Manchester United’s Premier League clash against Liverpool was called off after fans broke into Old Trafford in protest against the Glazer family, with police launching an investigation after an officer was left needing emergency hospital treatment.
Around 100 supporters broke into the stadium and invaded the pitch during the demonstration, forcing some United staff to lock themselves in rooms.
Outside the ground, bottles and barriers were thrown at police officers and horses. Two officers were injured, with one “attacked with a bottle and sustaining a significant slash wound to his face, requiring emergency hospital treatment”, Greater Manchester Police said.
GMP assistant chief constable Russ Jackson said it was clear many demonstrators had no intention of protesting peacefully as he condemned their “reckless and dangerous” behaviour.
The Red Devils were among 12 clubs that last month signed up for the breakaway European Super League, which collapsed within 48 hours due to huge, unrelenting pressure.
Those plans brought anger against the already despised Glazer family to a new level, with fans congregating at both Old Trafford and the Lowry, the team hotel in the city centre, to demand change ahead of Sunday’s clash with Liverpool.
Police said that by late afternoon around 200 protesters had gathered outside the Lowry and over 1,000 at the stadium.
GMP said in a statement: “Protesters outside Old Trafford became especially aggressive and antagonistic towards police before a group of about 100 forced entry to the ground, with some United staff having to lock themselves in rooms.
“Those in the stadium were evicted by officers, but outside on the forecourt hostility grew, with bottles and barriers being thrown at officers and horses. Two officers have been injured with one officer being attacked with a bottle and sustaining a significant slash wound to his face, requiring emergency hospital treatment.”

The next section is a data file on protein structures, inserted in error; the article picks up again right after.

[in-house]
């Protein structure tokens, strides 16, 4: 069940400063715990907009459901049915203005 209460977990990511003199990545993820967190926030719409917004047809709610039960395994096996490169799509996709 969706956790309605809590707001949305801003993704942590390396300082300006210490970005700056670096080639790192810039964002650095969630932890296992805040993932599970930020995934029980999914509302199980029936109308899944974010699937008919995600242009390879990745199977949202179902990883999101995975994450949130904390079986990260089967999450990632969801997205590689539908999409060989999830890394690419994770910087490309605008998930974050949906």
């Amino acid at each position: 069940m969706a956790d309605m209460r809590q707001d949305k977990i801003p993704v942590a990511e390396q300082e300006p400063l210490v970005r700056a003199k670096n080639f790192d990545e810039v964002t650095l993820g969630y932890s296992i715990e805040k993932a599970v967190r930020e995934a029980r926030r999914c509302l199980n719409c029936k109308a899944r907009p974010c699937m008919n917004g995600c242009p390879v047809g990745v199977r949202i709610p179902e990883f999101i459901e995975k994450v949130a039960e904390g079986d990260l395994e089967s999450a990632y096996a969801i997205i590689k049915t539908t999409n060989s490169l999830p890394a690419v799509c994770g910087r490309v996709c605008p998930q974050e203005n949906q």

There was an initial unspecified delay to the scheduled 1630 kick-off before confirmation came through from United at 1735 that the match had been postponed “due to safety and security considerations around the protest”.
A club statement read: “Our fans are passionate about Manchester United, and we completely acknowledge the right to free expression and peaceful protest.
“However, we regret the disruption to the team and actions which put other fans, staff, and the police in danger.
“We thank the police for their support and will assist them in any subsequent investigations.”
The Premier League said it understood the fans’ “strength of feeling”, but condemned “all acts of violence, criminal damage and trespass, especially given the associated Covid-19 breaches”.
It added: “Fans have many channels by which to make their views known, but the actions of a minority seen today have no justification.
“We sympathise with the police and stewards who had to deal with a dangerous situation that should have no place in football. The rearrangement of the fixture will be communicated in due course.”
Liverpool, another founding member of the Super League, said they were in “full agreement” with the postponement.